The Art of Bearing Witness: Sanctuary by Emily Rapp Black

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Who is the person you carry? The one who died too soon, the one who, in honor and in protest, you furiously carry everywhere? My person is my best friend from college. For her, I carry a specific outrage that she had to leave her three beloved children. I know precisely the weight and heft to allot her dread because she described it to me on the phone nearly every day during the decade she navigated breast cancer.

How are we supposed to hold someone as they face the unthinkable? What do we say to their children? How do we watch them die? When are we allowed to laugh again?

When I picked up Emily Rapp Black’s memoir Sanctuary, it felt like a teacher had landed in my hands. Hers is the story no one wants: in 2011 Black’s baby son Ronan was diagnosed with Tay-Sachs, an incurable disease that would over the next two years cruelly shut down every part of him, and ultimately extinguish his life. “Everyone did everything I asked during those final days, but nobody could give me what I wanted, what I needed, what I had to have but could not have and would never have again: my son returned to me, his brain repaired, time unwound,” she writes. “I wanted nothing less than a new world and my son allowed to live within it.”

The great work of this memoir is not just that it grapples with the unthinkable—“How does one prepare to witness her child’s death?”—but that it urgently pushes past the worst possible thing to what lies beyond. For Black, that meant a broken child, a broken marriage, a broken woman. “This, then, was the wreckage from which we were expected to rise.”

Early in the story, Black finds new love and becomes a mother again, this time to her daughter Charlie. With this joy comes complexity, for the truth is there will be no “getting over it.” Now Black is two mothers at once, one grieving a lost boy and the other delighting in a healthy daughter. This leads us to the book’s essential question: “Lightning can strike the same place twice, three times; it can strike you all your life. Knowing this, how do we keep living?”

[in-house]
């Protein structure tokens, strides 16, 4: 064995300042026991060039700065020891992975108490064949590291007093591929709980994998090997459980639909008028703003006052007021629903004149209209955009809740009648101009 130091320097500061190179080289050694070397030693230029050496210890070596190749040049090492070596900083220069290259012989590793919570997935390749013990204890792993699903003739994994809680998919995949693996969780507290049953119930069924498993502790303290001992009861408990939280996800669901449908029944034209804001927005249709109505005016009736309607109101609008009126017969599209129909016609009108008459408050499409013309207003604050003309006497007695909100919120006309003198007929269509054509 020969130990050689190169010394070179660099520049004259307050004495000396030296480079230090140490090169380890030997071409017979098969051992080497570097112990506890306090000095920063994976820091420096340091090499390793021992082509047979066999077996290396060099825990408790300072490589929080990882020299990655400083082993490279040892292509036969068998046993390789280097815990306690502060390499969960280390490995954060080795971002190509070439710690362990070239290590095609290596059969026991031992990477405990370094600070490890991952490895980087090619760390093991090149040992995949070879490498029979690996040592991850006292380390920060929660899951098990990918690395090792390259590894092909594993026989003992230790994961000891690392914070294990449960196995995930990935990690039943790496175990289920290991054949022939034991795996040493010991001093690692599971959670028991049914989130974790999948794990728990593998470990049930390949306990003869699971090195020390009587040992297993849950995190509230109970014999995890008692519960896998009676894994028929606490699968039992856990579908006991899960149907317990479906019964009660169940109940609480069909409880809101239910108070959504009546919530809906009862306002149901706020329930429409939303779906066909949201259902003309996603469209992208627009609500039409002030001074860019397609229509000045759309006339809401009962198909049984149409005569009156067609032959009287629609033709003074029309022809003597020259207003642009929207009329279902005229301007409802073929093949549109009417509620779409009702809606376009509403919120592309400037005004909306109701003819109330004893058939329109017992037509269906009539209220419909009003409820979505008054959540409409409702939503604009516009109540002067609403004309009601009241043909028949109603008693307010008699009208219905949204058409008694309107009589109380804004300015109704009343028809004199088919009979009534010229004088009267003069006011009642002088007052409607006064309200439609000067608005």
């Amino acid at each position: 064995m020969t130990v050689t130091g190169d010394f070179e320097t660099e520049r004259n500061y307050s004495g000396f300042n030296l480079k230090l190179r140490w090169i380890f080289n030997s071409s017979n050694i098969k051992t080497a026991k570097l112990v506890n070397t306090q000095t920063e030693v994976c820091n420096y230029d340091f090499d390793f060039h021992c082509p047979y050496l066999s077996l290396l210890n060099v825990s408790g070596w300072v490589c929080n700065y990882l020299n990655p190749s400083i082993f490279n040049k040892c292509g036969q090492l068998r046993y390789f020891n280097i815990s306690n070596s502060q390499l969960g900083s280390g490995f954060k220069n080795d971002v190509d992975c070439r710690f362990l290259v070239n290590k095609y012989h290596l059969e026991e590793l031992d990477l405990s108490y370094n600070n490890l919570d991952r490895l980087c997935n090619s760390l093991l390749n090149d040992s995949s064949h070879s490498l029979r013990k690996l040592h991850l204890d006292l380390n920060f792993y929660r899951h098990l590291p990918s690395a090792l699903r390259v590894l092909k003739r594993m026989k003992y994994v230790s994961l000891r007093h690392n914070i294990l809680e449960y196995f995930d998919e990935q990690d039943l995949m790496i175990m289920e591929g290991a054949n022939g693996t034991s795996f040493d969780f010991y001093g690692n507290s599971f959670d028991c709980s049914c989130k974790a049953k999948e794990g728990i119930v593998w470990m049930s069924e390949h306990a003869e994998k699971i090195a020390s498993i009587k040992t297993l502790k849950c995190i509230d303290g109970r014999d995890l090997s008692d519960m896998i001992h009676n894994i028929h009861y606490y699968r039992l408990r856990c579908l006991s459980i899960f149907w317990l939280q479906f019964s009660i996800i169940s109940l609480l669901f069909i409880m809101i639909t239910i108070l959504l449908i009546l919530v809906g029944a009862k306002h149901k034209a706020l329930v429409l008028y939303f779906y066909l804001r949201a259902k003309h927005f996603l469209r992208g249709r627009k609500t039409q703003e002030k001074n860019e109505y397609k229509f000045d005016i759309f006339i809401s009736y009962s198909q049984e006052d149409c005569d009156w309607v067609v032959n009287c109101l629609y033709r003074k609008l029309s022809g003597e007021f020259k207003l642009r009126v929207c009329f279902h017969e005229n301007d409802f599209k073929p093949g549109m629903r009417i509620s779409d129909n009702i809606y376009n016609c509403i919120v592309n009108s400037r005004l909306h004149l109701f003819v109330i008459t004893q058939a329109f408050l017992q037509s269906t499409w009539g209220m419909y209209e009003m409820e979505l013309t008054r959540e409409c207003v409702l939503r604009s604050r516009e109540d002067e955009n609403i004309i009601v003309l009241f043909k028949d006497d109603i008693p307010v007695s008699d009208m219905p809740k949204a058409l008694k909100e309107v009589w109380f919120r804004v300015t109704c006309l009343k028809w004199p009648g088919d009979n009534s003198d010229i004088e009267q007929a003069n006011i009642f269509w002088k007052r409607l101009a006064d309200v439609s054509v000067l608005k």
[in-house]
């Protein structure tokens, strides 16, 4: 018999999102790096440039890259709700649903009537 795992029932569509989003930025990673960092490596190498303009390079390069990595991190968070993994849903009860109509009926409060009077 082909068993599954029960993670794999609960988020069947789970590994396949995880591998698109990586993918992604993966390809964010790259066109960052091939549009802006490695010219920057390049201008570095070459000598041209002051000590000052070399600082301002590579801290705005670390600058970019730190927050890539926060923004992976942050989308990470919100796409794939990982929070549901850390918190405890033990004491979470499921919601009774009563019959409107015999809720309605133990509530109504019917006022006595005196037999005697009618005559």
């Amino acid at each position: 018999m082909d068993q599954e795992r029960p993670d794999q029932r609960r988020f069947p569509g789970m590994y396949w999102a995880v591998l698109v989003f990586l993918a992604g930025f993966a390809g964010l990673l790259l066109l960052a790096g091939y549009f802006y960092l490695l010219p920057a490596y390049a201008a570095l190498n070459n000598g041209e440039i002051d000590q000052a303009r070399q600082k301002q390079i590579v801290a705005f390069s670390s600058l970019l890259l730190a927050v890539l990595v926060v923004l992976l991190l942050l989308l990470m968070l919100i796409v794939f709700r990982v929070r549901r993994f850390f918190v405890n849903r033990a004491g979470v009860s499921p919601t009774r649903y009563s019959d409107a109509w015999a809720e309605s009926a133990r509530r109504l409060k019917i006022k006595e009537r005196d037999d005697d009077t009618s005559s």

Sanctuary opens with Black standing on a bridge over a gorge during Ronan’s illness, considering jumping. She decides not to. “I don’t want to live my life, this life; I want my son’s suffering to end, and my own, and for this unbearable waiting for death to simply stop,” she writes. “I don’t want to end my life, this life. I want to love again, to know hope and happiness, to be in the world, doing work that feels real and meaningful.”

It is Black’s willingness to implicate herself that makes this book compulsively readable. “When I knew my marriage was over in all but legal name, I spent a night with a man I had long desired in a ratty hotel in Brooklyn where the bedsheets were made of paper and there were no locks on the doors.” By sharing how grief feels in her skin, Black demystifies it. “How the feeling of being wanted was so similar to feeling alive,” she writes. “I was ready and willing to shed any part of myself if it meant even a touch of relief.” At a grief retreat, she leads a discussion about something she jokingly calls “body shit.” “‘Come on down to body shit,’ I say. ‘We all have it!’… Just as grief reorders your emotional life, it rearranges your physical body.”